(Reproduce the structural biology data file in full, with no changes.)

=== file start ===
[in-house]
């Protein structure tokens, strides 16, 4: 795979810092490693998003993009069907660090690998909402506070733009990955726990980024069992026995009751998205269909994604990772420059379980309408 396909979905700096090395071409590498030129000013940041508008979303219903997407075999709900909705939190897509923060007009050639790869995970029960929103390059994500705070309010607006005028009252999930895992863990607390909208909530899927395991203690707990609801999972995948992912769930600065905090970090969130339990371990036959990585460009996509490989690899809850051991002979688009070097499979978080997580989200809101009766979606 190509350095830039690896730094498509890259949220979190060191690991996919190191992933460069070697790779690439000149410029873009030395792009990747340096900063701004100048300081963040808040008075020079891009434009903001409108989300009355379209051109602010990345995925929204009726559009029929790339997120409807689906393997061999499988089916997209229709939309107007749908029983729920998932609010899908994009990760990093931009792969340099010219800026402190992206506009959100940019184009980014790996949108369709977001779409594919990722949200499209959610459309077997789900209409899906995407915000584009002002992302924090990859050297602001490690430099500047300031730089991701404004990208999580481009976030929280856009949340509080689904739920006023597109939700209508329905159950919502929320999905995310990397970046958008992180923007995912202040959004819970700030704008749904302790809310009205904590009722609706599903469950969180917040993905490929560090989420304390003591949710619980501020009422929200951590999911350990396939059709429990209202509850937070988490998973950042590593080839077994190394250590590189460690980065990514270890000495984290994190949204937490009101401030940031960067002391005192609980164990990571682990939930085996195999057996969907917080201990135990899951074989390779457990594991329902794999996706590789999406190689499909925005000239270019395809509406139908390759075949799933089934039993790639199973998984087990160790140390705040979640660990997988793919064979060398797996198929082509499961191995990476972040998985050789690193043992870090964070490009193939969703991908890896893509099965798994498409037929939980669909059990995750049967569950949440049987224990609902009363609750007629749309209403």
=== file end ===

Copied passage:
[in-house]
């Protein structure tokens, strides 16, 4: 795979810092490693998003993009069907660090690998909402506070733009990955726990980024069992026995009751998205269909994604990772420059379980309408 396909979905700096090395071409590498030129000013940041508008979303219903997407075999709900909705939190897509923060007009050639790869995970029960929103390059994500705070309010607006005028009252999930895992863990607390909208909530899927395991203690707990609801999972995948992912769930600065905090970090969130339990371990036959990585460009996509490989690899809850051991002979688009070097499979978080997580989200809101009766979606 190509350095830039690896730094498509890259949220979190060191690991996919190191992933460069070697790779690439000149410029873009030395792009990747340096900063701004100048300081963040808040008075020079891009434009903001409108989300009355379209051109602010990345995925929204009726559009029929790339997120409807689906393997061999499988089916997209229709939309107007749908029983729920998932609010899908994009990760990093931009792969340099010219800026402190992206506009959100940019184009980014790996949108369709977001779409594919990722949200499209959610459309077997789900209409899906995407915000584009002002992302924090990859050297602001490690430099500047300031730089991701404004990208999580481009976030929280856009949340509080689904739920006023597109939700209508329905159950919502929320999905995310990397970046958008992180923007995912202040959004819970700030704008749904302790809310009205904590009722609706599903469950969180917040993905490929560090989420304390003591949710619980501020009422929200951590999911350990396939059709429990209202509850937070988490998973950042590593080839077994190394250590590189460690980065990514270890000495984290994190949204937490009101401030940031960067002391005192609980164990990571682990939930085996195999057996969907917080201990135990899951074989390779457990594991329902794999996706590789999406190689499909925005000239270019395809509406139908390759075949799933089934039993790639199973998984087990160790140390705040979640660990997988793919064979060398797996198929082509499961191995990476972040998985050789690193043992870090964070490009193939969703991908890896893509099965798994498409037929939980669909059990995750049967569950949440049987224990609902009363609750007629749309209403």